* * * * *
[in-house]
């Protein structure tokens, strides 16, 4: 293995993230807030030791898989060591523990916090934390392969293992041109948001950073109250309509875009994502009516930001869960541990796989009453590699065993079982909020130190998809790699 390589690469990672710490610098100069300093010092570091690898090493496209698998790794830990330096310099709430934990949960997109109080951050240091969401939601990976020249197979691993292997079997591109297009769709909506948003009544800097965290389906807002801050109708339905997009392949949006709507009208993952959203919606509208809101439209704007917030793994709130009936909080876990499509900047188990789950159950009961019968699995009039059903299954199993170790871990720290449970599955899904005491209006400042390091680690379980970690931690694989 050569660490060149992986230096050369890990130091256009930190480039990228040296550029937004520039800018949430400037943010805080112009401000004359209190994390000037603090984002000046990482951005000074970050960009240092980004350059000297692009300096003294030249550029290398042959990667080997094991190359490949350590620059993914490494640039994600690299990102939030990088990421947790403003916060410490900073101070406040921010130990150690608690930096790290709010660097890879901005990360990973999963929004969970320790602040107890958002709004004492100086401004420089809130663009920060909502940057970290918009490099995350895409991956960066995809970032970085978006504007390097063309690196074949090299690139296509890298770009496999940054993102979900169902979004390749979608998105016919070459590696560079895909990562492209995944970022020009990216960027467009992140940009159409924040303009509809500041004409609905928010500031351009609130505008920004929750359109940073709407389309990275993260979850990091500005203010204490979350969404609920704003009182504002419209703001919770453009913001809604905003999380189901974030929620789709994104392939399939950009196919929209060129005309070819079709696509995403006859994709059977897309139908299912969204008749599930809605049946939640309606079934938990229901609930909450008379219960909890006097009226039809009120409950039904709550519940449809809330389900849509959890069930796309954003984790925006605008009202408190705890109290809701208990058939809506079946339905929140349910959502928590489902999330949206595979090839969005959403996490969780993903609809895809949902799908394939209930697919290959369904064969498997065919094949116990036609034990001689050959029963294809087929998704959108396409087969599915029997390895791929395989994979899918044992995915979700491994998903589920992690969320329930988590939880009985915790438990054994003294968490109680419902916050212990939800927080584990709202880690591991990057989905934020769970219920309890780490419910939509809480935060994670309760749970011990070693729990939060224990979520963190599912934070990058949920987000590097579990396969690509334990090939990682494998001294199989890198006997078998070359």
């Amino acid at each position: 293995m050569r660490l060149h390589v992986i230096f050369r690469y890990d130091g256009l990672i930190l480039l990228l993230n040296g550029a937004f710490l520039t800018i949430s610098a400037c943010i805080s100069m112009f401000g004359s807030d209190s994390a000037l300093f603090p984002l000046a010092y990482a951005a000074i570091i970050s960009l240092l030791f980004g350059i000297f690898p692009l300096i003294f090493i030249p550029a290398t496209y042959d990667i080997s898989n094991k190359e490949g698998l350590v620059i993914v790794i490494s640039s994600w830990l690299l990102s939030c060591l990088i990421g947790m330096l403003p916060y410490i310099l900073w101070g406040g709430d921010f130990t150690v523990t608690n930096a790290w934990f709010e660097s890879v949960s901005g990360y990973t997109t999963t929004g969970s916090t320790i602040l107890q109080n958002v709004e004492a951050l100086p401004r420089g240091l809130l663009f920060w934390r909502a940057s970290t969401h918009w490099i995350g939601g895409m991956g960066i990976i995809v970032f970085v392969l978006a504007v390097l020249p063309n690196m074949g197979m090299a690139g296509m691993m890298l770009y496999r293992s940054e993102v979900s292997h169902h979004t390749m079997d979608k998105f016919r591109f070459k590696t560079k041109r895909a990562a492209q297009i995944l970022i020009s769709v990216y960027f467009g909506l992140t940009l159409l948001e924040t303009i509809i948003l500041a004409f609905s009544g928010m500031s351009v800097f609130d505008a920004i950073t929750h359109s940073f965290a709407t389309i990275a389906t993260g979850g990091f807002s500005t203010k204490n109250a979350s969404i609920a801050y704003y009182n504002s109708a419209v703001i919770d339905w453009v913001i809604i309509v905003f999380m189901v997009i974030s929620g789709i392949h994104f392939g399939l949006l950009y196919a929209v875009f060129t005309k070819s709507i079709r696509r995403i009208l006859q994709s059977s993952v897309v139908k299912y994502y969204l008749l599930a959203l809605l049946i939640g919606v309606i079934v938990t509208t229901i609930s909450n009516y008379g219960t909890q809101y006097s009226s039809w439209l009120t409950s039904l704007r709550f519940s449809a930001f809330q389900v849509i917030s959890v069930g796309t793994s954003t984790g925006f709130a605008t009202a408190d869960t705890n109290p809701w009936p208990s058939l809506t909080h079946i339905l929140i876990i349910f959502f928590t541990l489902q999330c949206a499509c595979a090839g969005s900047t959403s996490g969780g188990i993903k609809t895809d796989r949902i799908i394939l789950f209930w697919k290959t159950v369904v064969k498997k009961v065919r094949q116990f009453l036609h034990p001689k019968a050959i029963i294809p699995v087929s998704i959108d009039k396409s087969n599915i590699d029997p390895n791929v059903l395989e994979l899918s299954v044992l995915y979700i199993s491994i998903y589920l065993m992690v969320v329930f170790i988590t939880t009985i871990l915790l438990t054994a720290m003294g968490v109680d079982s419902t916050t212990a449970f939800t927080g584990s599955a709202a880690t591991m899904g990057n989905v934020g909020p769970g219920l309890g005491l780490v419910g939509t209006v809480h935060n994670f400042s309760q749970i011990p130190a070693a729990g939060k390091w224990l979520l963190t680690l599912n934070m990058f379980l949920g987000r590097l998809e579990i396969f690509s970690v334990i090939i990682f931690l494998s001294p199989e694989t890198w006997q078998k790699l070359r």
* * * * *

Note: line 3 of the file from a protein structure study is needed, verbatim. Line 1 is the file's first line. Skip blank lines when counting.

């Amino acid at each position: 293995m050569r660490l060149h390589v992986i230096f050369r690469y890990d130091g256009l990672i930190l480039l990228l993230n040296g550029a937004f710490l520039t800018i949430s610098a400037c943010i805080s100069m112009f401000g004359s807030d209190s994390a000037l300093f603090p984002l000046a010092y990482a951005a000074i570091i970050s960009l240092l030791f980004g350059i000297f690898p692009l300096i003294f090493i030249p550029a290398t496209y042959d990667i080997s898989n094991k190359e490949g698998l350590v620059i993914v790794i490494s640039s994600w830990l690299l990102s939030c060591l990088i990421g947790m330096l403003p916060y410490i310099l900073w101070g406040g709430d921010f130990t150690v523990t608690n930096a790290w934990f709010e660097s890879v949960s901005g990360y990973t997109t999963t929004g969970s916090t320790i602040l107890q109080n958002v709004e004492a951050l100086p401004r420089g240091l809130l663009f920060w934390r909502a940057s970290t969401h918009w490099i995350g939601g895409m991956g960066i990976i995809v970032f970085v392969l978006a504007v390097l020249p063309n690196m074949g197979m090299a690139g296509m691993m890298l770009y496999r293992s940054e993102v979900s292997h169902h979004t390749m079997d979608k998105f016919r591109f070459k590696t560079k041109r895909a990562a492209q297009i995944l970022i020009s769709v990216y960027f467009g909506l992140t940009l159409l948001e924040t303009i509809i948003l500041a004409f609905s009544g928010m500031s351009v800097f609130d505008a920004i950073t929750h359109s940073f965290a709407t389309i990275a389906t993260g979850g990091f807002s500005t203010k204490n109250a979350s969404i609920a801050y704003y009182n504002s109708a419209v703001i919770d339905w453009v913001i809604i309509v905003f999380m189901v997009i974030s929620g789709i392949h994104f392939g399939l949006l950009y196919a929209v875009f060129t005309k070819s709507i079709r696509r995403i009208l006859q994709s059977s993952v897309v139908k299912y994502y969204l008749l599930a959203l809605l049946i939640g919606v309606i079934v938990t509208t229901i609930s909450n009516y008379g219960t909890q809101y006097s009226s039809w439209l009120t409950s039904l704007r709550f519940s449809a930001f809330q389900v849509i917030s959890v069930g796309t793994s954003t984790g925006f709130a605008t009202a408190d869960t705890n109290p809701w009936p208990s058939l809506t909080h079946i339905l929140i876990i349910f959502f928590t541990l489902q999330c949206a499509c595979a090839g969005s900047t959403s996490g969780g188990i993903k609809t895809d796989r949902i799908i394939l789950f209930w697919k290959t159950v369904v064969k498997k009961v065919r094949q116990f009453l036609h034990p001689k019968a050959i029963i294809p699995v087929s998704i959108d009039k396409s087969n599915i590699d029997p390895n791929v059903l395989e994979l899918s299954v044992l995915y979700i199993s491994i998903y589920l065993m992690v969320v329930f170790i988590t939880t009985i871990l915790l438990t054994a720290m003294g968490v109680d079982s419902t916050t212990a449970f939800t927080g584990s599955a709202a880690t591991m899904g990057n989905v934020g909020p769970g219920l309890g005491l780490v419910g939509t209006v809480h935060n994670f400042s309760q749970i011990p130190a070693a729990g939060k390091w224990l979520l963190t680690l599912n934070m990058f379980l949920g987000r590097l998809e579990i396969f690509s970690v334990i090939i990682f931690l494998s001294p199989e694989t890198w006997q078998k790699l070359r």